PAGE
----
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Original Investigation
September 7, 2021

General Anesthesia vs Local Anesthesia in Microelectrode Recording–Guided Deep-Brain Stimulation for Parkinson Disease: The GALAXY Randomized Clinical Trial

Author Affiliations
  • 1Department of Neurosurgery, Amsterdam University Medical Centers, Academic Medical Center, Amsterdam, the Netherlands
  • 2Department of Neurology, Amsterdam University Medical Centers, Academic Medical Center, Amsterdam, the Netherlands
JAMA Neurol. Published online September 7, 2021. doi:10.1001/jamaneurol.2021.2979
Key Points

Question  Is deep brain stimulation (DBS) surgery in Parkinson disease under general anesthesia associated with less cognitive, mood, and behavioral adverse effects than DBS under local anesthesia, while being equally effective for motor improvement?

Findings  In this single-center randomized clinical trial including 110 patients with Parkinson disease, frame-based microelectrode-guided asleep DBS was associated with similar cognitive, mood, and behavioral adverse effects compared with awake DBS. Both groups showed equal improvement in motor function; surgery under general anesthesia was faster and less burdensome.

Meaning  An asleep microelectrode-guided bilateral subthalamic nucleus DBS approach had similar outcomes to awake surgery; the incidence of cognitive, mood, and behavioral effects after surgery under local anesthesia was not higher than after general anesthesia in this cohort.


Importance  It is unknown if there is a difference in outcome in asleep vs awake deep brain stimulation (DBS) of the subthalamic nucleus for advanced Parkinson disease.

Objective  To determine the difference in adverse effects concerning cognition, mood, and behavior between awake and asleep DBS favoring the asleep arm of the study.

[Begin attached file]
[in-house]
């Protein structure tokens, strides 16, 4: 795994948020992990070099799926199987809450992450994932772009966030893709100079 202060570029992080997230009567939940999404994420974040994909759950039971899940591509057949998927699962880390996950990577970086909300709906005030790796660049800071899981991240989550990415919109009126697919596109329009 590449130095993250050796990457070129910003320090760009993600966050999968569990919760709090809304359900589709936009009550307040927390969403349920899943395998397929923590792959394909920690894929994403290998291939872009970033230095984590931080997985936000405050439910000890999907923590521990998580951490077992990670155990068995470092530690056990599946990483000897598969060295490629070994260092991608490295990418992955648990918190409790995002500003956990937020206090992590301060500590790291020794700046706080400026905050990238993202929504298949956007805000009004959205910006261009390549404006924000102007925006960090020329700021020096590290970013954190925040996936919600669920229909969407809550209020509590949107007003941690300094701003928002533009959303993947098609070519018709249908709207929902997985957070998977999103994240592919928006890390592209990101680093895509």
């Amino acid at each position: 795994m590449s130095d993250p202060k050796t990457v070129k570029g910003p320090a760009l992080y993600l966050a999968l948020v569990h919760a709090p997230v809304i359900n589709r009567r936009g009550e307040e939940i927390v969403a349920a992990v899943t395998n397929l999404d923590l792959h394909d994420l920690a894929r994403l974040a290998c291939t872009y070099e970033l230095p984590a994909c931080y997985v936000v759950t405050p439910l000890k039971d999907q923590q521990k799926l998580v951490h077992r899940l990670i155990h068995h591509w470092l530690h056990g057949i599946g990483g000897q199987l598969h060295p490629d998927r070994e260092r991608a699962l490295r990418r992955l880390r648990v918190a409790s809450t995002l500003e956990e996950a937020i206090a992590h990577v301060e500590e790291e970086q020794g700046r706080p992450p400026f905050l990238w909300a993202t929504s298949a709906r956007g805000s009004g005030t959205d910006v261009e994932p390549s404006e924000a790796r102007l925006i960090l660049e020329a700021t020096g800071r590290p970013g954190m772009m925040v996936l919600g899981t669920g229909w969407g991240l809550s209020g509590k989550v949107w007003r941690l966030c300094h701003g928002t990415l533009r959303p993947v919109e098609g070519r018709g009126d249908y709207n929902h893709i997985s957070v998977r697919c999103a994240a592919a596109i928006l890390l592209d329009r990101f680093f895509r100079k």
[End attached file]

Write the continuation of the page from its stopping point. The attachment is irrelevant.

Design, Setting, and Participants  This study was a single-center prospective randomized open-label blinded end point clinical trial. A total of 187 persons with Parkinson disease were referred for DBS between May 2015 to March 2019. Analysis took place from January 2016 to January 2020. The primary outcome follow-up visit was conducted 6 months after DBS.

Interventions  Bilateral subthalamic nucleus DBS was performed while the patient was asleep (under general anesthesia) in 1 study arm and awake in the other study arm. Both arms of the study used a frame-based intraoperative microelectrode recording technique to refine final target placement of the DBS lead.

Main Outcomes and Measures  The primary outcome variable was the between-group difference in cognitive, mood, and behavioral adverse effects as measured by a composite score. The secondary outcomes included the Movement Disorders Society Unified Parkinson’s Disease Rating Scale, the patient assessment of surgical burden and operative time.

Results  A total of 110 patients were randomized to awake (local anesthesia; n = 56; mean [SD] age, 60.0 (7.4) years; 40 [71%] male) or to asleep (general anesthesia; n = 54; mean [SD] age, 61.3 [7.9] years; 38 [70%] male) DBS surgery. The 6-month follow-up visit was completed by 103 participants. The proportion of patients with adverse cognitive, mood, and behavioral effects on the composite score was 15 of 52 (29%) after awake and 11 of 51 (22%) after asleep DBS (odds ratio, 0.7 [95% CI, 0.3-1.7]). There was no difference in improvement in the off-medication Movement Disorders Society Unified Parkinson’s Disease Rating Scale Motor Examination scores between groups (awake group: mean [SD], −27.3 [17.5] points; asleep group: mean [SD], −25.3 [14.3] points; mean difference, −2.0 [95% CI, −8.1 to 4.2]). Asleep surgery was experienced as less burdensome by patients and was 26 minutes shorter than awake surgery.

Conclusions and Relevance  There was no difference in the primary outcome of asleep vs awake DBS. Future large randomized clinical trials should examine some of the newer asleep based DBS technologies because this study was limited to frame-based microelectrode-guided procedures.

Trial Registration  trialregister.nl Identifier: NTR5809

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